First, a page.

Former Facebook employee reveals its 'black people problem'

'In some buildings, there are more Black Lives Matter posters than there are actual black people'

Andrew Griffin
Tuesday 27 November 2018 18:06 GMT
Chief Operating Officer of Facebook, Sheryl Sandberg, delivers a speech during the visit of a start-up companies gathering at Paris' Station F in Paris
Chief Operating Officer of Facebook, Sheryl Sandberg, delivers a speech during the visit of a start-up companies gathering at Paris' Station F in Paris (AP Photo/Thibault Camus)

Facebook is failing its black employees and black users, according to a former member of its senior staff.

Black people are "having their community divided by the actions and inaction of the company", according to a new post from an insider. That failing matches the treatment of black employees, claimed Mark S Luckie in a post written as he left the company.

The new revelations come as Facebook faces criticism for its business practises across the world. They were posted the same day that Mark Zuckerberg refused to be questioned by the UK parliament, and amid a growing scandal over its apparent encouraging of anti-Semitic conspiracy theories, alongside other troubles.

In the post, Mr Luckie, who until recently worked as a partnerships manager at Facebook, writes that despite the fact black people are one of the most engaged demographics on the site, they are being mistreated by the way the platform works.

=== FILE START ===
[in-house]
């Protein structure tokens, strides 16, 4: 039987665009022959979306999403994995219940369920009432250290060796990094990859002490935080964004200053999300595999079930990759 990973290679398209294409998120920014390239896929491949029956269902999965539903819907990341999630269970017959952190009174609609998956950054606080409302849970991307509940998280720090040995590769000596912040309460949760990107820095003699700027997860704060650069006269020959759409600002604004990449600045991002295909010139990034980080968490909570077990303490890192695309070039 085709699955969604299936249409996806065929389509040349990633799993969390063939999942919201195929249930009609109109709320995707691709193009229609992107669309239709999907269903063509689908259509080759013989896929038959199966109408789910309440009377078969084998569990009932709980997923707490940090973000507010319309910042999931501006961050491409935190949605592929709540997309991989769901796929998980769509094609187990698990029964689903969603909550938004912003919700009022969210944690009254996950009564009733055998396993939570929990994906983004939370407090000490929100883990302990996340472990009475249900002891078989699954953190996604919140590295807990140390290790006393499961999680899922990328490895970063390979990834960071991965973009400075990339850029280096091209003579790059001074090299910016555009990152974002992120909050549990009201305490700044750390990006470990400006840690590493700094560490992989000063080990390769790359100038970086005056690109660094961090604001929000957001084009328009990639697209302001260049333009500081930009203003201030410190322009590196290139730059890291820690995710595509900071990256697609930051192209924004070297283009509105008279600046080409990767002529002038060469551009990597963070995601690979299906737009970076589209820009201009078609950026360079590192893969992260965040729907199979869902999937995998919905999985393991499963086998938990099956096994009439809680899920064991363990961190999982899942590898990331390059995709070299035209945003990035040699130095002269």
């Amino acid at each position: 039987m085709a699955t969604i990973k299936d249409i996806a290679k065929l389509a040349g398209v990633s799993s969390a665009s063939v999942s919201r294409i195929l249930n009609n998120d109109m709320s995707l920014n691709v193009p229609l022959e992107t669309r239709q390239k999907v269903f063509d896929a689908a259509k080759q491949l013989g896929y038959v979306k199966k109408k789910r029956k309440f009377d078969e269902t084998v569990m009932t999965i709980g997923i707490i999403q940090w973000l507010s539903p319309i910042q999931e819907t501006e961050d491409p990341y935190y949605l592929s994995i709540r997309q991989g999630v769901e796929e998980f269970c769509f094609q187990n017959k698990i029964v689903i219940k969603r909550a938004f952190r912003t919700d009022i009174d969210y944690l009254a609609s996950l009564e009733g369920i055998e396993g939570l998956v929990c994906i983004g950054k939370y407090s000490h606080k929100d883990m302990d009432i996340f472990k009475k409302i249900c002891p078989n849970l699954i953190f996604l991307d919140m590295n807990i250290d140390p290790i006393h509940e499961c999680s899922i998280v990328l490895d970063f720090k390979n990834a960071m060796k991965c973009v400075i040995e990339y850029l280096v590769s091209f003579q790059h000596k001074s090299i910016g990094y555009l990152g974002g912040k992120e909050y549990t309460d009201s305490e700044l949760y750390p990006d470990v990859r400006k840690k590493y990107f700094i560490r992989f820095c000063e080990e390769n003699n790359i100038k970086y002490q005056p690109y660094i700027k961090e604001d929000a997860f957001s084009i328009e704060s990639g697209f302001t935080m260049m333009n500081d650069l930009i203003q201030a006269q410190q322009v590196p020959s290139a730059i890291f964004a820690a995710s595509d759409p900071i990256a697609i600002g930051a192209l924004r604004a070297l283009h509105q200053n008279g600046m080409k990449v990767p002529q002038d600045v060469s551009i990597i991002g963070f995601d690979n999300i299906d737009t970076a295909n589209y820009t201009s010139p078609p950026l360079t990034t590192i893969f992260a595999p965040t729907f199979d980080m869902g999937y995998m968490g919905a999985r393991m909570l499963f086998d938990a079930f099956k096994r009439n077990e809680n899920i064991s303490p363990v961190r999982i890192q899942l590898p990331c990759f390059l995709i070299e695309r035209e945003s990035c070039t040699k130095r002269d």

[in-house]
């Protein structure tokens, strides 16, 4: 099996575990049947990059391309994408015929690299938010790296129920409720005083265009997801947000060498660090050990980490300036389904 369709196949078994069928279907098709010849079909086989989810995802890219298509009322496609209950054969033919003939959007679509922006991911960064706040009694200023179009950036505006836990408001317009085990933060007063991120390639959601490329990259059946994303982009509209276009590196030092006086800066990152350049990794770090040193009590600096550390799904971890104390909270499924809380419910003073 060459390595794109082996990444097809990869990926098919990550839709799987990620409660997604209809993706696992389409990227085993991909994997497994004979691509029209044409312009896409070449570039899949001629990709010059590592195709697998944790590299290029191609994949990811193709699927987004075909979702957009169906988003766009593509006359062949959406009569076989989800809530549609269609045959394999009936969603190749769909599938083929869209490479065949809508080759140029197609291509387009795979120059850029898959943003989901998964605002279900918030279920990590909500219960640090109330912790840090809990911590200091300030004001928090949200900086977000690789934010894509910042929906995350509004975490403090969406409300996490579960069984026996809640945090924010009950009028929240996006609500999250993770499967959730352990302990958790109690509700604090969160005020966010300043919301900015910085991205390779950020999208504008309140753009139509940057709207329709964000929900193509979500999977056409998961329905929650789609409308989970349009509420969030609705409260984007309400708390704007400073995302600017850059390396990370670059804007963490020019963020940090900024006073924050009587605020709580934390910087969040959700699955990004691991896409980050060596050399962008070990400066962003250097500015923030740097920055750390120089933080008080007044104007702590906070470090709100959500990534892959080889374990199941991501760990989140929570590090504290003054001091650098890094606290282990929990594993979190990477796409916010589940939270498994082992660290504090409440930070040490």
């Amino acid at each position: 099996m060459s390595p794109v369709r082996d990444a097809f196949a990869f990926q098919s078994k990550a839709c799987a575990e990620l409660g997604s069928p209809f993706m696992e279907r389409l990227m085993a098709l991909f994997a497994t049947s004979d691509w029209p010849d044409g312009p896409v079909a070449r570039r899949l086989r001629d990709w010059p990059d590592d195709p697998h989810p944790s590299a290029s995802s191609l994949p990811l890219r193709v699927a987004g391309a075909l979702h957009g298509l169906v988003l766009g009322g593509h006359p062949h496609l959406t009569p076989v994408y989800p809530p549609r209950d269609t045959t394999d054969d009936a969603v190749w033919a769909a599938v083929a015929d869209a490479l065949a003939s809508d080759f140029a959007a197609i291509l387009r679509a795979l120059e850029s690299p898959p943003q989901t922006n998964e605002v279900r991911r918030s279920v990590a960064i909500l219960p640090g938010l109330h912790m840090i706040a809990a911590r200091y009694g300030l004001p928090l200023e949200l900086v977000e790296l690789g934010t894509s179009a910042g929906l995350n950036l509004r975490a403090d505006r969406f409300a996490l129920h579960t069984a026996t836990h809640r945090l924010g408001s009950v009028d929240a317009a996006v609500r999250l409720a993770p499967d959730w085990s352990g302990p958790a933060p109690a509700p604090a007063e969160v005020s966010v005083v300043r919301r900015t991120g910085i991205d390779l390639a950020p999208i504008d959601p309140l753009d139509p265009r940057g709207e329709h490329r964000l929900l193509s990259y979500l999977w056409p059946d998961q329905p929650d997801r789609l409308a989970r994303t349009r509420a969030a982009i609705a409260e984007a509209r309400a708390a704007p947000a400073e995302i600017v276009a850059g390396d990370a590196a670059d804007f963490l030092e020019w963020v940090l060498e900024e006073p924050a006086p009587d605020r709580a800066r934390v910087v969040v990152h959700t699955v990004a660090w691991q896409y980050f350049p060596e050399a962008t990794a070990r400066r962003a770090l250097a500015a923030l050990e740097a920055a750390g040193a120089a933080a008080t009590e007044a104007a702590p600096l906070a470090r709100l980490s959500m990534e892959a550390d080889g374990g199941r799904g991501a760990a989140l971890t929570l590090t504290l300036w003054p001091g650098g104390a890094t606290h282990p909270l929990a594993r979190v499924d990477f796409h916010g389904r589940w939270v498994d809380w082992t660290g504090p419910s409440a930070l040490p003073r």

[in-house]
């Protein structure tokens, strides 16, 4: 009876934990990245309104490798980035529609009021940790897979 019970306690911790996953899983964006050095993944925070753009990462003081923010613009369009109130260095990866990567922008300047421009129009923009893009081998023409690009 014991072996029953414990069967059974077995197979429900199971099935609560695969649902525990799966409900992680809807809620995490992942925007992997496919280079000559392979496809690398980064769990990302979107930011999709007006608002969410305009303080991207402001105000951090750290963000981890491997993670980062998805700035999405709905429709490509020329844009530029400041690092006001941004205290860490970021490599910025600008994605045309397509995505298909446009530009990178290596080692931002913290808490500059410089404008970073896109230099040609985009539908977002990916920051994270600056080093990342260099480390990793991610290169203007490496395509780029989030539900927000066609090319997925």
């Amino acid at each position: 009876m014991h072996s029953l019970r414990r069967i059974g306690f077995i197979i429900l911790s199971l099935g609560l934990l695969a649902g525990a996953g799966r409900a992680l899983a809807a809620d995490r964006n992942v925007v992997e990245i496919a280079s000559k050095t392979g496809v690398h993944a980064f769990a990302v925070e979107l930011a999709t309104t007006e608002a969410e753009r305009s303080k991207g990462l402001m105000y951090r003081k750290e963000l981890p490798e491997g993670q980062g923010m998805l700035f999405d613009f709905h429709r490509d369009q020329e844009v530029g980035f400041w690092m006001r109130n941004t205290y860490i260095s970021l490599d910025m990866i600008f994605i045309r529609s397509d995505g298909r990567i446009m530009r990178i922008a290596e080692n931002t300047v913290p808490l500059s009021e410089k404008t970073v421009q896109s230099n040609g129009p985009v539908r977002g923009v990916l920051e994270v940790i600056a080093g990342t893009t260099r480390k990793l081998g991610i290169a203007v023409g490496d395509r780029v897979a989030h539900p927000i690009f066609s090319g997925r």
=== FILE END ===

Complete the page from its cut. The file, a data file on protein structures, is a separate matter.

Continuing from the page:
"Black people are finding that their attempts to create 'safe spaces' on Facebook for conversation among themselves are being derailed by the platform itself," he writes. "Non-black people are reporting what are meant to be positive efforts as hate speech, despite them often not violating Facebook’s terms of service. Their content is removed without notice. Accounts are suspended indefinitely."

In the same post, he goes on to detail a range of ways that black people are being failed by the very way the platform is set up, and are being let down by the company.

That reflects a failure to engage with black employees in a positive way, he writes. "In some buildings, there are more 'Black Lives Matter' posters than there are actual black people," he claims, and writes of the fact that black staff members are often hassled by security and viewed with suspicion by fellow employees.

Mr Luckie has also worked at Twitter and Reddit, and was asked how his experience at Facebook compared with those other technology companies.

The entire post was shared on Facebook itself, from Mr Luckie's account. He said that he had sent the note to "all of Facebook's employees around the world" earlier this month, shortly before he left the company.

"Twitter has come a long way in its recognition and partnerships with black users," he wrote on the site, pointing to the work of the Blackbirds group that looks to improve the company's approach to diversity. "Reddit was focused on its most active user bases which is not necessarily a bad thing."

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